Sept. 19 (Bloomberg) -- Ashland Inc., the U.S. chemical maker that’s soared 21 percent since activist Jana Partners LLC disclosed a stake, said its board voted in favor of ending staggered three-year terms for directors.
The switch to electing directors annually will require the support of at least 80 percent of shareholders at the 2014 annual general meeting to be held on Jan. 30, Covington, Kentucky-based Ashland said today in a regulatory filing.
The phasing out of three-year terms will begin in 2015, with all directors elected annually from 2017, Ashland said. The proposed switch comes after Jana disclosed a 7.4 stake in the company in April and said it held talks with management about boosting shareholder value. It also follows Ashland’s decision in July to consider divesting units with $2 billion of sales.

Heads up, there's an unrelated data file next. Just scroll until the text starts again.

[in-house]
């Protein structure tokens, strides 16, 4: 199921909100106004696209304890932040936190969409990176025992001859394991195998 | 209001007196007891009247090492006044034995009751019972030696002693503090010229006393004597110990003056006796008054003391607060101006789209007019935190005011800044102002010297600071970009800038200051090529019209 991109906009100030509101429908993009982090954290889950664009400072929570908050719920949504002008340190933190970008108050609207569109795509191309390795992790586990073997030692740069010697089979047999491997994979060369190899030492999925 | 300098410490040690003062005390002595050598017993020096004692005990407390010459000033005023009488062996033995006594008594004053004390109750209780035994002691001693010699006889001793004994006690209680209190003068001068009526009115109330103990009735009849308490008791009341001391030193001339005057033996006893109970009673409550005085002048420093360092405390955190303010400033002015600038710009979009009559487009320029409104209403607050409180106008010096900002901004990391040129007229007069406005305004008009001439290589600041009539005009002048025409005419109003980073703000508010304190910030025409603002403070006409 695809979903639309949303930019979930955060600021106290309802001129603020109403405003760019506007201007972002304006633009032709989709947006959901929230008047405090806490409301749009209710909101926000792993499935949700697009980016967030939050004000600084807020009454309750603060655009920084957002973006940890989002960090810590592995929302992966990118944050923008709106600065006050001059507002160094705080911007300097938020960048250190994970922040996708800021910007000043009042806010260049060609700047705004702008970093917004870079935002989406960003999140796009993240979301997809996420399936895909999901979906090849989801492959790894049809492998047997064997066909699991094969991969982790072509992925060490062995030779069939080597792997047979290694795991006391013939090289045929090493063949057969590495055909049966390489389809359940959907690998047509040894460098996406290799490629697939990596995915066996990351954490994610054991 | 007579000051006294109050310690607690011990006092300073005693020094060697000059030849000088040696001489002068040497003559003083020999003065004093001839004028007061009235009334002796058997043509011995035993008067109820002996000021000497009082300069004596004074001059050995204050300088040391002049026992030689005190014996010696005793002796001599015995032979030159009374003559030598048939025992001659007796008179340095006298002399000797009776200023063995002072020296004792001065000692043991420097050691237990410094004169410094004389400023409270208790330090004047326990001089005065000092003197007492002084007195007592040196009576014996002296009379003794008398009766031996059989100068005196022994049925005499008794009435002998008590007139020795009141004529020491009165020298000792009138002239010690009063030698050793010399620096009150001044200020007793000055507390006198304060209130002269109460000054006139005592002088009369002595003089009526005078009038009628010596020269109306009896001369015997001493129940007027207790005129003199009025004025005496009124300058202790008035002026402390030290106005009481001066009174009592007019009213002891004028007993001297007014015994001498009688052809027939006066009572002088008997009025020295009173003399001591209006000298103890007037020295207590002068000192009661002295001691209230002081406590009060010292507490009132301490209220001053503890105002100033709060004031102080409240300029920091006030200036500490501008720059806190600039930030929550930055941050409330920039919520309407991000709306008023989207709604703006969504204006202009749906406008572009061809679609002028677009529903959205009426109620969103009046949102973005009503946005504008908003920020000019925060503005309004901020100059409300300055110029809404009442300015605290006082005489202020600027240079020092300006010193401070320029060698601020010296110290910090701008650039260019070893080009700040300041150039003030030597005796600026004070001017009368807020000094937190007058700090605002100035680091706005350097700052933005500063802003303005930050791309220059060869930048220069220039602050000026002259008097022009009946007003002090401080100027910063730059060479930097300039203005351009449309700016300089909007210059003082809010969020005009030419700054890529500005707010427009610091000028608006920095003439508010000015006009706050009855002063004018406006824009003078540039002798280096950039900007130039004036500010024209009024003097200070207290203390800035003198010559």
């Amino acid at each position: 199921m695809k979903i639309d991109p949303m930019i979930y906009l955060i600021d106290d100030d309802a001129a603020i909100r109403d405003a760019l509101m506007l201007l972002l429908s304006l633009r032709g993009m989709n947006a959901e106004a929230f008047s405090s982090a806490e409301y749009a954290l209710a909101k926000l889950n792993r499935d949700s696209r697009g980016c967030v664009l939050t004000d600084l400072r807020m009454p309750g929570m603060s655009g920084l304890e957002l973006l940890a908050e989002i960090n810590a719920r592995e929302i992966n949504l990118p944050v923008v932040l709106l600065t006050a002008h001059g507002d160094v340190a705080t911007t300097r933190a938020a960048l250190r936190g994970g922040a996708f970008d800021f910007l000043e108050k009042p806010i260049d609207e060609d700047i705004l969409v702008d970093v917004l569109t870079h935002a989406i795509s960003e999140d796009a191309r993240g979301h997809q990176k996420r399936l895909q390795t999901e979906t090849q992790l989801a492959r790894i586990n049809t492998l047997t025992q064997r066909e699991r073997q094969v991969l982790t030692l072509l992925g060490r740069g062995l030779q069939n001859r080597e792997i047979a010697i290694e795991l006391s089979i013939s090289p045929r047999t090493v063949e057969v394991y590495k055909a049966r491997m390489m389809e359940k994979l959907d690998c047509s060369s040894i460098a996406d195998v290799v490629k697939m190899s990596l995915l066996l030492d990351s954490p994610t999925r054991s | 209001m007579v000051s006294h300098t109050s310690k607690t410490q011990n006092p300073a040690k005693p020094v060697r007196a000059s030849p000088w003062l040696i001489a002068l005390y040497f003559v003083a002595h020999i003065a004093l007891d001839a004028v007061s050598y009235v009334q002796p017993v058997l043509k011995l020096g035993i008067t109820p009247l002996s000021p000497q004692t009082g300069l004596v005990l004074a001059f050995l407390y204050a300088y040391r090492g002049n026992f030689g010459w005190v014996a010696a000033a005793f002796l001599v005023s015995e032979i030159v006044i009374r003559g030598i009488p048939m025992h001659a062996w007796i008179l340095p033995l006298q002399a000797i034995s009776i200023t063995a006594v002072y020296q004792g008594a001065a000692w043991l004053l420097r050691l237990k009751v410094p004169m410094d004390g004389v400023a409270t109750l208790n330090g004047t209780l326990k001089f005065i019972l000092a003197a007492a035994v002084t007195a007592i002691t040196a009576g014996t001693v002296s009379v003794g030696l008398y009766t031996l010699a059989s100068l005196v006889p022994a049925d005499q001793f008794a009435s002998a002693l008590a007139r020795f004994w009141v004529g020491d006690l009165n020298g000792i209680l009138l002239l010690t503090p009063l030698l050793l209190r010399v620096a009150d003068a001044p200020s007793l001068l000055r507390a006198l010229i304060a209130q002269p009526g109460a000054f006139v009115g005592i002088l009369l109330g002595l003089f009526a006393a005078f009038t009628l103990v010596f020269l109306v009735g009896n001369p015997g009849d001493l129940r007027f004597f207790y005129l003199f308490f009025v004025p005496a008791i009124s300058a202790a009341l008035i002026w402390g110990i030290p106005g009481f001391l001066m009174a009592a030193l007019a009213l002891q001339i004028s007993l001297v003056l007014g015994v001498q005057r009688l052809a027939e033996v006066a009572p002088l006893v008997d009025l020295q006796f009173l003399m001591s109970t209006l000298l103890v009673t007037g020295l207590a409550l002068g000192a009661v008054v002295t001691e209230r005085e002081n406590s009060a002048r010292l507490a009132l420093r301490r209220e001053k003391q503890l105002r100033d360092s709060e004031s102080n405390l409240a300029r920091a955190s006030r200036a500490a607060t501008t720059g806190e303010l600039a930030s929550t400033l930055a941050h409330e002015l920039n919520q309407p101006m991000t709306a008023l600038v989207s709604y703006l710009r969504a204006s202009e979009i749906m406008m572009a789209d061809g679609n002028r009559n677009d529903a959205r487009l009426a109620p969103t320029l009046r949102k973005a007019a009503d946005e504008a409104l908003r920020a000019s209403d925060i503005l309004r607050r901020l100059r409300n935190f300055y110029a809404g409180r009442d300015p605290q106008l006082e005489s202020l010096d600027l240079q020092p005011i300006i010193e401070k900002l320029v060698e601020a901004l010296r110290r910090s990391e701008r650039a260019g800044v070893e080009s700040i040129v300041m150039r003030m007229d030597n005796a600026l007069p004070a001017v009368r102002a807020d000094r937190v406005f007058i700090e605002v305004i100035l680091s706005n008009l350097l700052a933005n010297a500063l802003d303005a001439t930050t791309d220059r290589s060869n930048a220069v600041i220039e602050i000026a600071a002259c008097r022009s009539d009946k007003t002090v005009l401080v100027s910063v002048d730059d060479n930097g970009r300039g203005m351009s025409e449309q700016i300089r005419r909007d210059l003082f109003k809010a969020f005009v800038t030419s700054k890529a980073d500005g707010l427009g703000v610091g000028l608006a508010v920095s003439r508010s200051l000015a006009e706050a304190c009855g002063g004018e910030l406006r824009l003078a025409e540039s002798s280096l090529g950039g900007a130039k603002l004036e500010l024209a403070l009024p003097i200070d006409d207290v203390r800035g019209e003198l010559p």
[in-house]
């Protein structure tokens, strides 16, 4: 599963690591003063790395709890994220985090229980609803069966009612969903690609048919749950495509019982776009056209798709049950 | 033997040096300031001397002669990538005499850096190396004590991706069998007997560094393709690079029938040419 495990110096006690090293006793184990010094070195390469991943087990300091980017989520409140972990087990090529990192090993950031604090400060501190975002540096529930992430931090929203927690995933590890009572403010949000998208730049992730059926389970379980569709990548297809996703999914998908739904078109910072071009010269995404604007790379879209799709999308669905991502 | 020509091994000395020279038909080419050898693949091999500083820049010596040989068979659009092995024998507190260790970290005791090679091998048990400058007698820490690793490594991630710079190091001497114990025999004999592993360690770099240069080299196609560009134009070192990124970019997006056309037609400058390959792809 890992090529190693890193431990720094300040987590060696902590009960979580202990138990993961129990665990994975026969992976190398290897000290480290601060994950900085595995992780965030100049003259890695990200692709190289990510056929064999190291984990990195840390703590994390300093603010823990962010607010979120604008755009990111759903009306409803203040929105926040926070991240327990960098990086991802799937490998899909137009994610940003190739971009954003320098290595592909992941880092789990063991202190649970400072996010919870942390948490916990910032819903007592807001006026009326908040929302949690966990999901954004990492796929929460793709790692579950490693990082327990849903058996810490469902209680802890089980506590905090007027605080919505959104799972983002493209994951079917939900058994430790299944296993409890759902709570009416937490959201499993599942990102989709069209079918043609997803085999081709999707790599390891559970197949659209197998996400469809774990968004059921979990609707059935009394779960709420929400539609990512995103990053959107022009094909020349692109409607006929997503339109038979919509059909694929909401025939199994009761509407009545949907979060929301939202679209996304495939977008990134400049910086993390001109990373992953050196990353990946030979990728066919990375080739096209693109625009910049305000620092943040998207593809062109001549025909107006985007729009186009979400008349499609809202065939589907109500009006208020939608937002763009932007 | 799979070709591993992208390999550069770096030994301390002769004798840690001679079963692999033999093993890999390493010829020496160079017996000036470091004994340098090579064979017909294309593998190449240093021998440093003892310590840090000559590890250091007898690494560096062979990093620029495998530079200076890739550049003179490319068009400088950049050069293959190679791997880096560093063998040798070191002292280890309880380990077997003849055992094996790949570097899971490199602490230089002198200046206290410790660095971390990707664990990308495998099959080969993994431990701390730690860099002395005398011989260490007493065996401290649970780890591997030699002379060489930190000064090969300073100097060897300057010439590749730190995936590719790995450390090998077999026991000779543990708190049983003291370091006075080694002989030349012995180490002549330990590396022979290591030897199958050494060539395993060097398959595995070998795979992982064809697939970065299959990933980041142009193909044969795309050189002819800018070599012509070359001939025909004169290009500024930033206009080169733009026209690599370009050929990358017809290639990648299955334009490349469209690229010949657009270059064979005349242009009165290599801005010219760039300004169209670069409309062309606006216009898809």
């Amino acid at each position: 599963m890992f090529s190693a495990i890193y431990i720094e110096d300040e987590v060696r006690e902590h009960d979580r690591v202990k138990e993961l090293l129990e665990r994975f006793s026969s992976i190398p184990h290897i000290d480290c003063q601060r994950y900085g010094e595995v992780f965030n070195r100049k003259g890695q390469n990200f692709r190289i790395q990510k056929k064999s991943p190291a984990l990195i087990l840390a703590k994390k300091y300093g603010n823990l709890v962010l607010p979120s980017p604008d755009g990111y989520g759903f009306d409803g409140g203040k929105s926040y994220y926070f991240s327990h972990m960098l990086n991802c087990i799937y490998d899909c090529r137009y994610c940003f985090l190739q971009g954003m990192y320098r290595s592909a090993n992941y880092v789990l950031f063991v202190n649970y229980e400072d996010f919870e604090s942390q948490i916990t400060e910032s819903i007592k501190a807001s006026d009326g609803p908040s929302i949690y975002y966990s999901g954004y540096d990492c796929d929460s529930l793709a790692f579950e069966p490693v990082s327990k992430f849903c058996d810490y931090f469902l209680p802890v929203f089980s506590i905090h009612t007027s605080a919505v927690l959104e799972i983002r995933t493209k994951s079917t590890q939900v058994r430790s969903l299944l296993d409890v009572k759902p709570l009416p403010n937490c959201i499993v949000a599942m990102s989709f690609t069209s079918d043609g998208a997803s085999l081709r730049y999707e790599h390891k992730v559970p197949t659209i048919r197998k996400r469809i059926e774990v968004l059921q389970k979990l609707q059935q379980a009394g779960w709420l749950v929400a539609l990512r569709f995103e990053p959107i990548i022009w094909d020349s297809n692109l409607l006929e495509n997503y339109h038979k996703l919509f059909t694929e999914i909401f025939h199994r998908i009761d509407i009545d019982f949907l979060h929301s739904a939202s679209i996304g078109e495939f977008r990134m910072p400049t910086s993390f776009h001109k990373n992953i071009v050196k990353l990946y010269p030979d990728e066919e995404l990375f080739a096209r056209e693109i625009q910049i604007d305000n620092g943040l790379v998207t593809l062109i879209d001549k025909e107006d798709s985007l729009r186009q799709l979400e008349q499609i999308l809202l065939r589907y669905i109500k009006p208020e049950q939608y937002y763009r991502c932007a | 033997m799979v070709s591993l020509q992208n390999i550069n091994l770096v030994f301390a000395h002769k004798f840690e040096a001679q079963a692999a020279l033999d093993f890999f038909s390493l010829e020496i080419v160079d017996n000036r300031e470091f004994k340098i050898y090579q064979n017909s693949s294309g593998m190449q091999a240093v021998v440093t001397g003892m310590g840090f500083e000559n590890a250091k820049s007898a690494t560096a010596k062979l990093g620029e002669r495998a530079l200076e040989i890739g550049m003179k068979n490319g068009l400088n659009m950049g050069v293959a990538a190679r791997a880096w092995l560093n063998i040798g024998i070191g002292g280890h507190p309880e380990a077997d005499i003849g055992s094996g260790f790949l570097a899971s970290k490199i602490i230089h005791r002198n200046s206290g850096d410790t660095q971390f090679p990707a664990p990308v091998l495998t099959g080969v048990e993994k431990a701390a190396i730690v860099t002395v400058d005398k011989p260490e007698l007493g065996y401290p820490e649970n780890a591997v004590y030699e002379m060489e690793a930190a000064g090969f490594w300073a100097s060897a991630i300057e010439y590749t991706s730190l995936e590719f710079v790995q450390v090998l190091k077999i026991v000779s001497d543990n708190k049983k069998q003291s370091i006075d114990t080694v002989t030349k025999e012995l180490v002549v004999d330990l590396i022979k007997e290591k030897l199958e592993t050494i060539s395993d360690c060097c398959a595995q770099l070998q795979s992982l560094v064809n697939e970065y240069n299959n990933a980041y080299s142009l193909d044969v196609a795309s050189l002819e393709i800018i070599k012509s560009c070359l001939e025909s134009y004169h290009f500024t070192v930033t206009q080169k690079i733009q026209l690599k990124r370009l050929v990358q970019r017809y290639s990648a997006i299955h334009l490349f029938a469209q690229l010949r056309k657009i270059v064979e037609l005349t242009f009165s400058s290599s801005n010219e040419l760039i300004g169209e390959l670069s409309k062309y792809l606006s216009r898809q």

“They are signaling that they are open to input from all their shareholders, including Jana,” James Sheehan, an Atlanta-based analyst at Suntrust Robinson Humphrey, who rates Ashland a buy, said by phone today. “It’s definitely more shareholder friendly.”
Ashland’s director nominees are unlikely to face a challenge because management strategy seems to be aligned with that of Jana, Sheehan said. In particular, Ashland’s plans to divest the elastomers unit and consider the sale of the water treatment business were accelerated by Jana’s investment in the company, he said.
The plan to eliminate the classified board structure stems from approval of a shareholder resolution in January, Gary L. Rhodes, an Ashland spokesman, said today in an e-mail.
Ashland fell 0.4 percent to $93 at the close in New York, after earlier touching a record intraday high of $94.
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